OR ELSE LEARN Psalm viii. Lesson 7.--Tuesday.-Geography. Write and Learn.
CAPES.-On the East Coast.-Dun'-cansby Head, in Caithness ; Kin'nard Head, in Aberdeen ; Fife Ness, in Fife; St. Abb's Head, in Berwick.
On the North Coast.---Dun'-net Head, in Caithness; and C. Wrath, in Sutherland.
On the West Coast.---Ard-na-mur'-chan Point and Mull of Cantire, in Argyle (argile).
On the South Coast.-Mull of Galloway, in Wigton.
In the Heb-ri-des (heb-ri-dēës),---Butt of Lewis (lews), in north of the Island of Lewis.
Parts of the SEA.–On the East Coast.-Mor'ay Frith, Frith of Tay, Frith of Forth.
On the North Coast.--Pentland Frith, between Caithness and the Orkney Is.
On the West Coast.-The Minch, between the Hebrides and the mainland ; Loch Lin'nhe and Loch Fyne, in Argyle ; and the Frith of Clyde.
On the South Coast.--Luce Bay, in Wigton, and Solway Frith. The North Channel separates Scotland and Ireland. The west coast of Scotland is very much indented, and contains
some hundreds of arms of the sea, generally called Lochs. Lesson 8.-Wednesday Morning. Work these Sums.
(1) If two loads of hay last 6 horses for a week, how many loads will 24 horses eat?
(2) I bought 12 yards of silk for £3 138, 3}d. ; how many yards could I have bought for a ten pound note ?
(3) What must I pay for 20 loaves of bread if 6 cost me 48, 1d. ?
ARITHMETIC—Continued. (4) If 2} tons of coal last a month, how many tons will be required for 1 year? (6) If I save 138. 3 d. in 6 weeks, how long shall I be in saving £5?
(6) If the price of a yard of cloth be 4s. Ed., how much shall I give for 28 inches?
(7) How many lbs. of coffee @ Is. 6d. per lb. are equal to 3lbs. of tea @ 3s. per lb. ?
(8) 1f 4 tons 16cwt. of coal cost £5; how much will 2 tons 17cwt. cost ? Lesson 9.-Thursday.-Grammar. Learn and Write.
The subject must always be a NOUN or a word or words used as a noun. There are five kinds of subjects
Subject. Predicate. (1) Noun.
The boy runs. (2) Pronoun.
He runs. (3) Adjective. The good are great. (4) An infinitive. To walk is healthy. (5) A participle, or ļ Walking is healthy
gerund. A phrase is two or more words which do not express a complete thought.
An infinitive phrase or a participial phrase may be used as the subject of a sentence. (6) Infinitive phrase
To wulk quickly is pleasant. (7) Participial phrase
Running very fast is fatiguing. Ex. 3. Pick out the subjects and state their kind.--Time flies quickly. “The” is an article. To forgive is divine. Tea comes from China. Pride is a vice. The merciful are happy. To deceive God is impossible. She is a good woman. Cricketing is a healthy game. Ex. 4. Parse." Like a tempest down the ridges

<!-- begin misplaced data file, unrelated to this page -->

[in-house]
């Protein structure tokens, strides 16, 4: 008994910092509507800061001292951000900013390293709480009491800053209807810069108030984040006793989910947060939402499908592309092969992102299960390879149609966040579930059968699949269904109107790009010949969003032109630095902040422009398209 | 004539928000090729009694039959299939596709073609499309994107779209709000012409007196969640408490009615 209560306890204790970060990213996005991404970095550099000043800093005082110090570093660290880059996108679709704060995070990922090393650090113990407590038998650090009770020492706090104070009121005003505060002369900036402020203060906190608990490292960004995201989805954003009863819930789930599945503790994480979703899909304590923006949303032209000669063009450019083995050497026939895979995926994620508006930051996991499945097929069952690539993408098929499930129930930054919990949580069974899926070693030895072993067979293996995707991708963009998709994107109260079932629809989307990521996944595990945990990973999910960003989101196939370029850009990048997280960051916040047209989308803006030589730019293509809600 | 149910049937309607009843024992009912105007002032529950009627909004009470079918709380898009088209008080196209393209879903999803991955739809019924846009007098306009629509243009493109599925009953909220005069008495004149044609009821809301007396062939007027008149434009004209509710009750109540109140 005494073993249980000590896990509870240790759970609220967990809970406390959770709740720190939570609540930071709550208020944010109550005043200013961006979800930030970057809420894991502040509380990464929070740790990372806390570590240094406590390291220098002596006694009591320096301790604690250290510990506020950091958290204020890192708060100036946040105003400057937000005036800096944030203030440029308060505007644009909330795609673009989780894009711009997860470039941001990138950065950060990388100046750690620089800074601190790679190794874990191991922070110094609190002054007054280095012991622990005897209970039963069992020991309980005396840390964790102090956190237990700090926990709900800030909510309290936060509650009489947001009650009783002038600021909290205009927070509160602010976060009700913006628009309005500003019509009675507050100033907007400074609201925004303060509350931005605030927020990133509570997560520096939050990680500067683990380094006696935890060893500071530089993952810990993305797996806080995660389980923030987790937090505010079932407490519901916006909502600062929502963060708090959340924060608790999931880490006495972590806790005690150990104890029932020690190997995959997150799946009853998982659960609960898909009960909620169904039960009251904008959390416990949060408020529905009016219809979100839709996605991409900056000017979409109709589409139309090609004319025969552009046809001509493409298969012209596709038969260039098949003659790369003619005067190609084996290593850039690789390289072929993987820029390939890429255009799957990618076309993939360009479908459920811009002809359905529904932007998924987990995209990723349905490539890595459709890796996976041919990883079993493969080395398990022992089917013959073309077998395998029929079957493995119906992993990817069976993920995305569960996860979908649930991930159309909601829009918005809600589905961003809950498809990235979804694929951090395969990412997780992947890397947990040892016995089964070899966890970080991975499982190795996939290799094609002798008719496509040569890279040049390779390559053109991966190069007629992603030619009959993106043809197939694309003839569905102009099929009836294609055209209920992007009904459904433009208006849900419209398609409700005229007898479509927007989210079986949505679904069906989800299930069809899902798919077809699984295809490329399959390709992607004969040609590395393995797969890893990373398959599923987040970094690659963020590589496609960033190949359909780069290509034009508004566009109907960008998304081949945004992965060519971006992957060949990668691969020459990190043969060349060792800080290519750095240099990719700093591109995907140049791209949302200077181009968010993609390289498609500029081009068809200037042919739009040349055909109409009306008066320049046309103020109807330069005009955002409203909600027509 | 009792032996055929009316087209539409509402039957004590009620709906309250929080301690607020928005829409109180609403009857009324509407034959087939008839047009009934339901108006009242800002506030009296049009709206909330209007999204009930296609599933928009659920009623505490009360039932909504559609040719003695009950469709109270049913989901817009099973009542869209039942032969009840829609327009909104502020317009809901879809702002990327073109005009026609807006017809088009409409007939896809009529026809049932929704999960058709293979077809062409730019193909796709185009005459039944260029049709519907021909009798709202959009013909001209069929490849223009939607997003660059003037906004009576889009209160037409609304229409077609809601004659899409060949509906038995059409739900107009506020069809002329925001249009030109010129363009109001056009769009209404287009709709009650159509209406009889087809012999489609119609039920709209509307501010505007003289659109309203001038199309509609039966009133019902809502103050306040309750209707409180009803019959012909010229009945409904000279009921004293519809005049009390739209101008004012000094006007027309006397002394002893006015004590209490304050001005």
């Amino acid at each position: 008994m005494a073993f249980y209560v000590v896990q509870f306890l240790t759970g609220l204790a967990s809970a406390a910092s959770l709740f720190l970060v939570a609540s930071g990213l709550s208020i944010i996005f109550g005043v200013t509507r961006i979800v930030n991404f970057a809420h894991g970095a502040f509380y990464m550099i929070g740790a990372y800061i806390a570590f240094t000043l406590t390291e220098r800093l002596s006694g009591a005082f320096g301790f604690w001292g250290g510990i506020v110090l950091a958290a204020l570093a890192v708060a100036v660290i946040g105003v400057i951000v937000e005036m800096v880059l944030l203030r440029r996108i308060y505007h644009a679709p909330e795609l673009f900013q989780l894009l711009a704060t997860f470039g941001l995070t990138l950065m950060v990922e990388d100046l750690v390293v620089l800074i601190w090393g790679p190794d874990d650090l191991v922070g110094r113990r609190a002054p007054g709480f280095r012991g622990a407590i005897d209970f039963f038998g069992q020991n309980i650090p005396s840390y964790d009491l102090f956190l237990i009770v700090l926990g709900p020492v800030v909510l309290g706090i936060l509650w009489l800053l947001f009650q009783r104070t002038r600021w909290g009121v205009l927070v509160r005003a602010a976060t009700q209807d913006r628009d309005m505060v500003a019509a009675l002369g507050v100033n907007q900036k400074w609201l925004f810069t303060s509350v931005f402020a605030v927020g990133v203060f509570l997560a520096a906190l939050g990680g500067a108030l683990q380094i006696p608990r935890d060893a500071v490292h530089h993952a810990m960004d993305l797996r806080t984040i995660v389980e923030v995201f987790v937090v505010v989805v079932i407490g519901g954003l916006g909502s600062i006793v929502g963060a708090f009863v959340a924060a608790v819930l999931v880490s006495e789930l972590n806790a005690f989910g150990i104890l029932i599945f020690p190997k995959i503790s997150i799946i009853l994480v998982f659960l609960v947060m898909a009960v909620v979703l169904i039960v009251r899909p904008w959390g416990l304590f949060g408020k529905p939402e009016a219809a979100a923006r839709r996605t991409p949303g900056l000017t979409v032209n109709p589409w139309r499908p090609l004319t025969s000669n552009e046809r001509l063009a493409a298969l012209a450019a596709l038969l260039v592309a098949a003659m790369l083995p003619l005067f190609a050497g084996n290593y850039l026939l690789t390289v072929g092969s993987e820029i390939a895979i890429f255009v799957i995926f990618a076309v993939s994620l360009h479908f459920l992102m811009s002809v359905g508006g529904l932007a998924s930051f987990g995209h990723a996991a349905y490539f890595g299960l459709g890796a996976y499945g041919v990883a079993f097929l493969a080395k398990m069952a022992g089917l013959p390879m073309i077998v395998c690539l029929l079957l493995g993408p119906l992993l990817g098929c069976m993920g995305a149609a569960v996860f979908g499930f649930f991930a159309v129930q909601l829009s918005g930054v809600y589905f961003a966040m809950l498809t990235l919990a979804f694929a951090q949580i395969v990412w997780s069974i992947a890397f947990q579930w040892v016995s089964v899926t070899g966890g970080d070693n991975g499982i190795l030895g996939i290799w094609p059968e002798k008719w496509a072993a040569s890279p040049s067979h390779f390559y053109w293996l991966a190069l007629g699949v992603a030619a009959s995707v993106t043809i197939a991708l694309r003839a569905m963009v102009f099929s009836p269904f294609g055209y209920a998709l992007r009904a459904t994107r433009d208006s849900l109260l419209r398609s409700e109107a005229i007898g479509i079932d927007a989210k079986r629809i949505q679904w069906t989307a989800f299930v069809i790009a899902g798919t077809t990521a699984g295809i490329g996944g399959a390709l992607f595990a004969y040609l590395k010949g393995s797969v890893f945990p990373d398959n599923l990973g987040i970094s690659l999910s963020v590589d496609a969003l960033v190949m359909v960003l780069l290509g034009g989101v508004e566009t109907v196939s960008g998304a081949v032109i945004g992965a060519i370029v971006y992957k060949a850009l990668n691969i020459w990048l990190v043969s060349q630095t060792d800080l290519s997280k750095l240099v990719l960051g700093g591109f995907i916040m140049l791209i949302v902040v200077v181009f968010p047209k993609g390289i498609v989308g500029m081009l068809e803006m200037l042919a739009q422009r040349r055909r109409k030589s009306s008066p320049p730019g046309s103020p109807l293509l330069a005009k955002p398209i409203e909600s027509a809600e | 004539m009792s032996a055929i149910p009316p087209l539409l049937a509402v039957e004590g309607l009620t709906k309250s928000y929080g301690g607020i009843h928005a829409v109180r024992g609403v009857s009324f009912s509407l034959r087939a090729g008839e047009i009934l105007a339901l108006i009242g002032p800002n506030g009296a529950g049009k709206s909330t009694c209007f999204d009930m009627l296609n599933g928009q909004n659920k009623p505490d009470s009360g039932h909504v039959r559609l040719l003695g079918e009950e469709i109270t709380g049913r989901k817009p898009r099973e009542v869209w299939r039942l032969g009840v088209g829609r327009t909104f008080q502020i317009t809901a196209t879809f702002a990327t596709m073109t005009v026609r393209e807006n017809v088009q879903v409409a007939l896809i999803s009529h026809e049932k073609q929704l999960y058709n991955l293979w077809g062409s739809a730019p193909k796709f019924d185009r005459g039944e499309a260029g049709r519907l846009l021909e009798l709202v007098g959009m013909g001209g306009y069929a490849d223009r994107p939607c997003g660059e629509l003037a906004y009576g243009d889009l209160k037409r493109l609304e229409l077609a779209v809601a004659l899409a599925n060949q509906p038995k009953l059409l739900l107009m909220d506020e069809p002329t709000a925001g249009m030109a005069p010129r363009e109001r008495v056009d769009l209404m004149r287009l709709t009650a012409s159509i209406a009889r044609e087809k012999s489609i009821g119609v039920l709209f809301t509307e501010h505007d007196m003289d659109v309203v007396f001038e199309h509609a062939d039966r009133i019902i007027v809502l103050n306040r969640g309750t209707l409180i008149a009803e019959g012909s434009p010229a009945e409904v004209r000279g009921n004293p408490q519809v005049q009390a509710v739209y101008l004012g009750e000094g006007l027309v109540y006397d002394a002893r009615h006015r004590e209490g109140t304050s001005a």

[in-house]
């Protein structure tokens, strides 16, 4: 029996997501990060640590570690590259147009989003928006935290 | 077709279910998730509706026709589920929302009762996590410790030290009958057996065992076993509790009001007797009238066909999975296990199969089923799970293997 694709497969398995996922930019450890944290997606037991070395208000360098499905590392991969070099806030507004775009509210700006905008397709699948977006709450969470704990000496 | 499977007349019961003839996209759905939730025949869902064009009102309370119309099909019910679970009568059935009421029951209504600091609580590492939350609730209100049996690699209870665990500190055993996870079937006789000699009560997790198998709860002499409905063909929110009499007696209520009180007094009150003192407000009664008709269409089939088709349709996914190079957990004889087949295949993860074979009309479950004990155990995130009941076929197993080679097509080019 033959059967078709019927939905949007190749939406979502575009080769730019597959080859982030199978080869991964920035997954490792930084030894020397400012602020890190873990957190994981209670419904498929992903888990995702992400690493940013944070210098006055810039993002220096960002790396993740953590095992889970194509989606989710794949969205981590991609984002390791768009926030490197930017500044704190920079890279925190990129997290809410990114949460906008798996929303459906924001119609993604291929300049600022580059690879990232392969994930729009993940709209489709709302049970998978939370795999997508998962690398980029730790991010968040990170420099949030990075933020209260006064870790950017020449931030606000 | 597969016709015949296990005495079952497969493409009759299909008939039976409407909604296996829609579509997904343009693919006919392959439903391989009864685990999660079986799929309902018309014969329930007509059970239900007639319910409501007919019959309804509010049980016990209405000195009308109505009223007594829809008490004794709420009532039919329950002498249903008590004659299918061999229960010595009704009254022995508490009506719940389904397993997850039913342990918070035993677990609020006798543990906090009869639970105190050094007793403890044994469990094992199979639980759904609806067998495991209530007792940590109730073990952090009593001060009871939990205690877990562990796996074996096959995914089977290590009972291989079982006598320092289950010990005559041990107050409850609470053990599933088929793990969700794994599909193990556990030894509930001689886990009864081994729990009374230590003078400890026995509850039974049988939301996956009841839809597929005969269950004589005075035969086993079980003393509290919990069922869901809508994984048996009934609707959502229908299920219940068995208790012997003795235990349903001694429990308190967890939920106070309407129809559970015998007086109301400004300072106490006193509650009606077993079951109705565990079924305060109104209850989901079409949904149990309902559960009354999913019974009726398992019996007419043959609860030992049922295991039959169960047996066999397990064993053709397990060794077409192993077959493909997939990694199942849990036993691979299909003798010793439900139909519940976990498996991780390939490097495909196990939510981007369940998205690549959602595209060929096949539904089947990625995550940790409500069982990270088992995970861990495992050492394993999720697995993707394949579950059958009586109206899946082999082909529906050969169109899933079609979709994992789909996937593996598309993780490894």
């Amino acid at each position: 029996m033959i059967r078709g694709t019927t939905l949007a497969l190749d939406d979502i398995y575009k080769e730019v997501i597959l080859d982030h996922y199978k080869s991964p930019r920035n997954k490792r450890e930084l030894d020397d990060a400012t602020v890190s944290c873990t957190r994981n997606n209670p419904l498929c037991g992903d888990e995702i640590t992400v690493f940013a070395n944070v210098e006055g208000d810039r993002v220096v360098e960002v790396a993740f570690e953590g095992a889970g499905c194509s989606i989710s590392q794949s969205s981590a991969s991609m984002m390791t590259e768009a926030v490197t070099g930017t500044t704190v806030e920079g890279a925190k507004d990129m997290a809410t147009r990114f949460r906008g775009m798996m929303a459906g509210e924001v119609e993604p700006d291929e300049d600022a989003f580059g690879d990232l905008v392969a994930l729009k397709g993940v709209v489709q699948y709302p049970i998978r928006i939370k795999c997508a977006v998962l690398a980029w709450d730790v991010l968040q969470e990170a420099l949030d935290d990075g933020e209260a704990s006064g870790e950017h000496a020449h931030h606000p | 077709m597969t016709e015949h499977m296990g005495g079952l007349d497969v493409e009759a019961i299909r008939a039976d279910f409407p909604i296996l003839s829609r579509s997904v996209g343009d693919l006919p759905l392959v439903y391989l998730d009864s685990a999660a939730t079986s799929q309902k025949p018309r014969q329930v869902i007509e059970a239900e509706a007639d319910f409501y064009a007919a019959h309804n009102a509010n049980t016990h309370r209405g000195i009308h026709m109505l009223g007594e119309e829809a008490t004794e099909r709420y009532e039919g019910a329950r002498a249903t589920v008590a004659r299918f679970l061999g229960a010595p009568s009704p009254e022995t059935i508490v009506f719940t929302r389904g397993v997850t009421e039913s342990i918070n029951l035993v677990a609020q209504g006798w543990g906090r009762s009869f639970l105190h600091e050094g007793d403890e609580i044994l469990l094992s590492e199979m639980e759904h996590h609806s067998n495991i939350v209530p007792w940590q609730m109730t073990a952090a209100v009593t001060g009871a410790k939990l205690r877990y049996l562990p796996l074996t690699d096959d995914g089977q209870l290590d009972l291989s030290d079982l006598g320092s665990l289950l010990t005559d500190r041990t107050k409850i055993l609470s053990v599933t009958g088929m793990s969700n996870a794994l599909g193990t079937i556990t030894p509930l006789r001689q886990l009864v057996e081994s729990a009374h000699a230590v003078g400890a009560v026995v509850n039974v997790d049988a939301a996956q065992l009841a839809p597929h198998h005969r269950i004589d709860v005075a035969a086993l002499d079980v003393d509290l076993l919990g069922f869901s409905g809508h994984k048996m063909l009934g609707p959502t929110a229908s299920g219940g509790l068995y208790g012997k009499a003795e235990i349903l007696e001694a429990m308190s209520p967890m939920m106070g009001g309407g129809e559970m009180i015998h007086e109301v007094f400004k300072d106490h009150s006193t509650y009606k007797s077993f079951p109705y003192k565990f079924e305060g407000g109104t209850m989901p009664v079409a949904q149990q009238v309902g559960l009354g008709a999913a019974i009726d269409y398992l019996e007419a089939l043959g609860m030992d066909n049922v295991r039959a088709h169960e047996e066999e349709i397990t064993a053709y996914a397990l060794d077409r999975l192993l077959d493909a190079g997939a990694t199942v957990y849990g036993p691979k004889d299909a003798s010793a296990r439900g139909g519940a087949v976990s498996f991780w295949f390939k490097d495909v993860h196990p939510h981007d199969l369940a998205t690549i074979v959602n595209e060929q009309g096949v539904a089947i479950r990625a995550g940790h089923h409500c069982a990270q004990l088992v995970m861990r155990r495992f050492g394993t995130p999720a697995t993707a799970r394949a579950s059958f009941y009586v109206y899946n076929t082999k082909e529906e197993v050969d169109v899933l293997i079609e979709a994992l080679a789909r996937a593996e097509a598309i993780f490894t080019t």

Swept the hurricane of steel." .
the French. In the same year James VI. of Scotland invaded
land. Next year peace was made with France and Scotland. 1320 Henry visited Francis I. of France, and from the splendour of the
monarchs' retinues the place where they met was called " The
Field of the Cloth of Gold." 1527 Henry wanted a divorce from his wife, Catherine of Arragon. This
was opposed by his chief minister, Cardinal Wolsey, and by the Pope. He broke away from the Papal authority, and was made head of the Church of England. This was called the Reformation in England.
THIRD WEEK. Lesson 11.-Learn for Monday Morning.
TANGELS OF THE HOUSE. 'Tis said that ever round our path 1 'Tis said that angels walk the earthThe unseen angels stray,
I'm sure it must be soThat give us blissful dreams by night, When round our path, scarce seen And guard our steps by day.
Such bright things come and go. But there's an angel in the house,
Are there not beings by our side Meek, watchful, and sincere,
As fair as angels are, That whispers words of hope to us
As pure, as stainless, as the forms When none beside are near:
That dwell beyond the star? It is the one, the chosen one,
Yes! there are angels of the earth, That's linked to us for life,
Pure, innocent, and mild, The angel of the happy home,
The angel of our hoarts and homes, The faithful, trusting wife.'
Each loved and loving child.
F. E. Carpenter. OR ELSE LEARN Psalm xvi. Lesson 12.-Tuesday.-Geography. Write and Learn.
ISLANDS.—There are above 700 islands belonging to Scotland, of which only about 170 are inhabited. They lie chiefly on the west and north.
On the North.--The Ork'-neys, or "isles of seals,” are separated from the mainland by the Pentland Frith. Only a few of them, which afford good sheep pasturage, are inhabited.
The Shet'-land Islands lie about 50 miles north of the Orkneys. They are bleak, dreary, and destitute of trees. A race of small and strong ponies runs wild among the hills.
On the West. The Heb-ri-des (heb-'-ri-dēēs), or Western Islands. These islands are generally rugged and mountainous, with large tracts of moorland and pasture land. They are divided into two groups.
The Outer Hebrides, the principal islands being Lewis (lews) and North and South Uuist (wist).
The Inner Hebrides, including Skye, Mull, Staf'-fa, I-o'-na (e-o'-na), Ju'ra, Is'lay (l'lay).
The Isle of Skye is noted for its beautiful mountain scenery.
Staff contains a remarkable natural cavern, called Fingal's Cave,
and lona is celebrated as being the scene of the labours of 1. St. Columbia, who, about 1,300 years ago (A.D. 565), landed from
Ireland and preached Christianity.